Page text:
And then there are the three horrific losses in Boston, which have resulted in Vancouver being on the negative end of a 19-8 aggregate count for the series. In fact, for the entire playoffs Vancouver has been outscored 65-58. Alleged franchise net-minder Roberto Luongo has been far from that title several times over the past two months, but he has also come up big at other times and has two 1-0 wins in this series. And if tonight is Luongo’s biggest game ever in the Vancouver arena, it won’t be by much. Luongo got the tap of the pads for Team Canada against the United States in the Gold Medal game of the 2010 Olympics. Roberto ultimately got the win, but not before allowing a game-tying goal with 25 seconds remaining in regulation before Sidney Crosby bailed Canada out with the overtime-game winner. Luongo’s legacy remains shaky, pending how he performs tonight.
Then there is Boston’s Tim Thomas, who is the odds-on favorite to skate off with the Smythe Trophy for Most Valuable Player of the playoffs, win or lose. Upset with Max Lapierre’s celebration after scoring the lone goal of Game 5, T-Squared set the tone from Game Six by breaking the unwritten rule of hockey etiquette by firing a puck towards the Vancouver net as he came onto the ice for pre-game warm-ups, firing up his teammates in the process.
One of the most awkward moments in sports is when the Conn Smythe trophy is awarded to a member of the losing team. Unlike when the teams win their conference trophies (hockey tradition dictates that no player touches that when awarded, as doing so would signify that the team is already happy with it’s season, even without winning Stanley), a playoff MVP winner does skate off with the trophy and a ton of applause, but also with a frown.
So it comes down to this after one more 2,500 flight between the two clubs (think the Canucks aren’t glad the NHL hasn’t adopted the NBA’s 2-3-2 Finals format??) Sixty minutes (and possibly much more) for two title-starved franchises contested by forty men with playoff beards that are beginning to approach Brian Wilson length.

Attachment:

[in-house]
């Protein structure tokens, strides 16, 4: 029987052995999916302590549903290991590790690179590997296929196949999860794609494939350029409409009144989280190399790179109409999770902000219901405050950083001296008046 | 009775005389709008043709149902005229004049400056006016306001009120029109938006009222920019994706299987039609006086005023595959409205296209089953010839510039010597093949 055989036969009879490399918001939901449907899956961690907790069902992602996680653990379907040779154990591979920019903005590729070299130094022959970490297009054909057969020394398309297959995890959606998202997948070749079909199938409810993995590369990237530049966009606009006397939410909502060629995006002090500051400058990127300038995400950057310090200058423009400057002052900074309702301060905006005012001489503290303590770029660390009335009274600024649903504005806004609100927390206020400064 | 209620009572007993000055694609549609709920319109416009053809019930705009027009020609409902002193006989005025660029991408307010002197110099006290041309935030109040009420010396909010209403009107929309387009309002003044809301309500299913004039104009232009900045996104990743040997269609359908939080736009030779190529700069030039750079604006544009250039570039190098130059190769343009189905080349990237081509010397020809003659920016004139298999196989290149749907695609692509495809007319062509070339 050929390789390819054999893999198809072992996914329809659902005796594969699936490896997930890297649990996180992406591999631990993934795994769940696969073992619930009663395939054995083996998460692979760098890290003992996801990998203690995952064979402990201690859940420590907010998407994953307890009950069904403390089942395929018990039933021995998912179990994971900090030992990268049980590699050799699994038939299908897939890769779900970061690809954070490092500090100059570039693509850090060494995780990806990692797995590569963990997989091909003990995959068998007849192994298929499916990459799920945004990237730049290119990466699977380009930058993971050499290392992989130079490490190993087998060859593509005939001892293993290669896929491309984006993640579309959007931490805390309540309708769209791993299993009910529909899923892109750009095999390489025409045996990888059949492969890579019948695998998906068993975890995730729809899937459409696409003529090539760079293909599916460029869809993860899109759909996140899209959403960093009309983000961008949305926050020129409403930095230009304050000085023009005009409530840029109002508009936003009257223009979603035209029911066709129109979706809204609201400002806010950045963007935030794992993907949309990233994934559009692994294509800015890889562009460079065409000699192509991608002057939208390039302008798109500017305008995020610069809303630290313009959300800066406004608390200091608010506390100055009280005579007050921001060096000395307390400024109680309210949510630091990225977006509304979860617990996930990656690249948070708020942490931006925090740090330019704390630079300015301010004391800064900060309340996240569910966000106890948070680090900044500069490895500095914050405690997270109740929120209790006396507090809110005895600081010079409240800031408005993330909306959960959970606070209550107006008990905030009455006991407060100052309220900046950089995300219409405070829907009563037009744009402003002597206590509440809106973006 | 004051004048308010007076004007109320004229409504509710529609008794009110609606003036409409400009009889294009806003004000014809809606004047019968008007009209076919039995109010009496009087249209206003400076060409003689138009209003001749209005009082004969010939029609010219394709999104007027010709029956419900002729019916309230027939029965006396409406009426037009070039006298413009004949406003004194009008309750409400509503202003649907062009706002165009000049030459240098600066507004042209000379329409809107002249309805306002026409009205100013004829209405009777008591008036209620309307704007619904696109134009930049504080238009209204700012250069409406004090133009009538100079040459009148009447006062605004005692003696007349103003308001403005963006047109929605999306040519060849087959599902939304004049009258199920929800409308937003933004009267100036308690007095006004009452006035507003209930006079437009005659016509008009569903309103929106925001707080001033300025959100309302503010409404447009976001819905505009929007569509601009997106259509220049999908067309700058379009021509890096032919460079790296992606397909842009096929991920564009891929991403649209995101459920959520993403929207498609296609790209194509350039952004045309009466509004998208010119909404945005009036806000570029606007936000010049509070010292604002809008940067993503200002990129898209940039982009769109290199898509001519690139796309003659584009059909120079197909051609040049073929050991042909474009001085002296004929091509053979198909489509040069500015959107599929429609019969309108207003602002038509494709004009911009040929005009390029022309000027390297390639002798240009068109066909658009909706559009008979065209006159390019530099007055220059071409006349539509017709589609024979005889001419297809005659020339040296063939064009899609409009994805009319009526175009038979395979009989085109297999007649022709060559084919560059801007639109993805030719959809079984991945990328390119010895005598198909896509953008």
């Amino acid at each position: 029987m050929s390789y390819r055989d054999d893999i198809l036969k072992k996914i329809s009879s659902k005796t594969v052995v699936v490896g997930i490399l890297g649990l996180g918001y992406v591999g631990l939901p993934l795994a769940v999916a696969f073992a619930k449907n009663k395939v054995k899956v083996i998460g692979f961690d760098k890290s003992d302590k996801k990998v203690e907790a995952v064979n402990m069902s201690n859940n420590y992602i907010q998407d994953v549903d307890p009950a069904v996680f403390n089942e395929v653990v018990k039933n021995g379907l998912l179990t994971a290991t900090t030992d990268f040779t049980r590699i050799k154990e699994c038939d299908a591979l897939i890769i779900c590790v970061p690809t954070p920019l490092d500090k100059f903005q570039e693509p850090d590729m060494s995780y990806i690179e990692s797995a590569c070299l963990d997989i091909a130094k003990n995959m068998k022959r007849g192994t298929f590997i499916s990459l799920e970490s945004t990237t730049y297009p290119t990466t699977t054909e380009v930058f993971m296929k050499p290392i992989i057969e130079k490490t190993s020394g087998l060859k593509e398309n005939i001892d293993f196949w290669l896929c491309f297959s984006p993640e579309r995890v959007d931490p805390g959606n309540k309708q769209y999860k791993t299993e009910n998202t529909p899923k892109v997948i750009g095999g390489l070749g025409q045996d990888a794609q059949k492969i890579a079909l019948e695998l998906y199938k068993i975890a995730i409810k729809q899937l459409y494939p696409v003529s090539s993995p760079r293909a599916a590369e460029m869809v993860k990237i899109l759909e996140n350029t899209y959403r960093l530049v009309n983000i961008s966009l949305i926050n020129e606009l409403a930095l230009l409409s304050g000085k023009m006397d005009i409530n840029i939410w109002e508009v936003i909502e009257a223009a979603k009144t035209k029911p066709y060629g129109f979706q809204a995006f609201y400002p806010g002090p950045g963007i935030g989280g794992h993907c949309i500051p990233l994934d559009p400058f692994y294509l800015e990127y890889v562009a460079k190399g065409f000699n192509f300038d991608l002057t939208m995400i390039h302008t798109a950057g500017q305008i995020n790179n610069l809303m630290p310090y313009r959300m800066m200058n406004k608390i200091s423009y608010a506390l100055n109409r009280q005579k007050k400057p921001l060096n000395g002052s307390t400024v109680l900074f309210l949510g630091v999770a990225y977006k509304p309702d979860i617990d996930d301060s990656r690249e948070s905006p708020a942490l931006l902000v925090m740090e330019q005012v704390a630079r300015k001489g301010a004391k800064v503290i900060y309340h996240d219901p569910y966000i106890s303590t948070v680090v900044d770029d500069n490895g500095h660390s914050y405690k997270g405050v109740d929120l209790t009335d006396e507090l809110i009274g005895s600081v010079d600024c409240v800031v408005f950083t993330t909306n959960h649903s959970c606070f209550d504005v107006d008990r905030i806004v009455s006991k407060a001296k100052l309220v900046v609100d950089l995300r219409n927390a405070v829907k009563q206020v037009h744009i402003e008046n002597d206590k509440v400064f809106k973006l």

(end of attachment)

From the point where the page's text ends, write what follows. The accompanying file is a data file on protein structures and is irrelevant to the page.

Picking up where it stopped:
Who will win??
I have to admit I’m pulling for the Canucks. I went to my first NHL game at the old Pacific Coliseum 25 years ago, long before the franchise started selling out every game. That was when the Canucks were still sporting their infamous black/red/gold color scheme and the product on the ice wasn’t much prettier. I was sitting in the fourth row just right at the blue line, and the home team took a 7-1 pasting that night. But I also got a small taste that night of the Canadian passion for the game. In Canada (and Boston and several other U.S. cities) the sport is almost as important as breathing. In many U.S. markets (count the recently departed Atlanta Thrashers in that group), NHL games often pass merely for a good night out.
But there are also many reasons to root for the Boston Bruins, one being 43-year old graybeard Mark Recchi, possibly playing the final game of a 23-year career.
My gut feeling is Vancouver pulls out another one-game squeaker and completes it’s 1960-circa Pittsburgh Pirates run to the title, even though Boston has clearly demonstrated itself as the better and more determined team. If you watch just one hockey game, you just might want to strap yourself in for three hours (possibly more). And even stay up late overtime if need be. No one does Game Seven like the NHL, and nothing is more dramatic than Stanley Cup, Game Seven, SUDDEN DEATH OVERTIME.
Enjoy the game, and have at it boys.